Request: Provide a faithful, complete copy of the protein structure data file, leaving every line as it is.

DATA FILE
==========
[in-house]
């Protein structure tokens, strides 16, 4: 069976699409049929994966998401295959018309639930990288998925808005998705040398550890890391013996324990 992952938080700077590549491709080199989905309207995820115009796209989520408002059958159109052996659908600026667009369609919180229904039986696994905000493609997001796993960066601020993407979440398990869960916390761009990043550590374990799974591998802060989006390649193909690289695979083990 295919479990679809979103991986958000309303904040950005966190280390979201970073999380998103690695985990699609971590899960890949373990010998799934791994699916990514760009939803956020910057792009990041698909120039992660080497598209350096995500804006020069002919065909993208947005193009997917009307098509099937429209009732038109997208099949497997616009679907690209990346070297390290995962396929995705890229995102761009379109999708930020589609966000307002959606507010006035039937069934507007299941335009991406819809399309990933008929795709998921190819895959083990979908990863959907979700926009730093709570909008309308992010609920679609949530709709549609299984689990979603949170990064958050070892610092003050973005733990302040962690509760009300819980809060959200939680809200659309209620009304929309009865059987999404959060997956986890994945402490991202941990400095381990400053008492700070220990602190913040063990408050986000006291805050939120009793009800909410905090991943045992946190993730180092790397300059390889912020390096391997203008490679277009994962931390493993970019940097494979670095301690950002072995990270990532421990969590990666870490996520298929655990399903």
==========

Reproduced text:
[in-house]
């Protein structure tokens, strides 16, 4: 069976699409049929994966998401295959018309639930990288998925808005998705040398550890890391013996324990 992952938080700077590549491709080199989905309207995820115009796209989520408002059958159109052996659908600026667009369609919180229904039986696994905000493609997001796993960066601020993407979440398990869960916390761009990043550590374990799974591998802060989006390649193909690289695979083990 295919479990679809979103991986958000309303904040950005966190280390979201970073999380998103690695985990699609971590899960890949373990010998799934791994699916990514760009939803956020910057792009990041698909120039992660080497598209350096995500804006020069002919065909993208947005193009997917009307098509099937429209009732038109997208099949497997616009679907690209990346070297390290995962396929995705890229995102761009379109999708930020589609966000307002959606507010006035039937069934507007299941335009991406819809399309990933008929795709998921190819895959083990979908990863959907979700926009730093709570909008309308992010609920679609949530709709549609299984689990979603949170990064958050070892610092003050973005733990302040962690509760009300819980809060959200939680809200659309209620009304929309009865059987999404959060997956986890994945402490991202941990400095381990400053008492700070220990602190913040063990408050986000006291805050939120009793009800909410905090991943045992946190993730180092790397300059390889912020390096391997203008490679277009994962931390493993970019940097494979670095301690950002072995990270990532421990969590990666870490996520298929655990399903």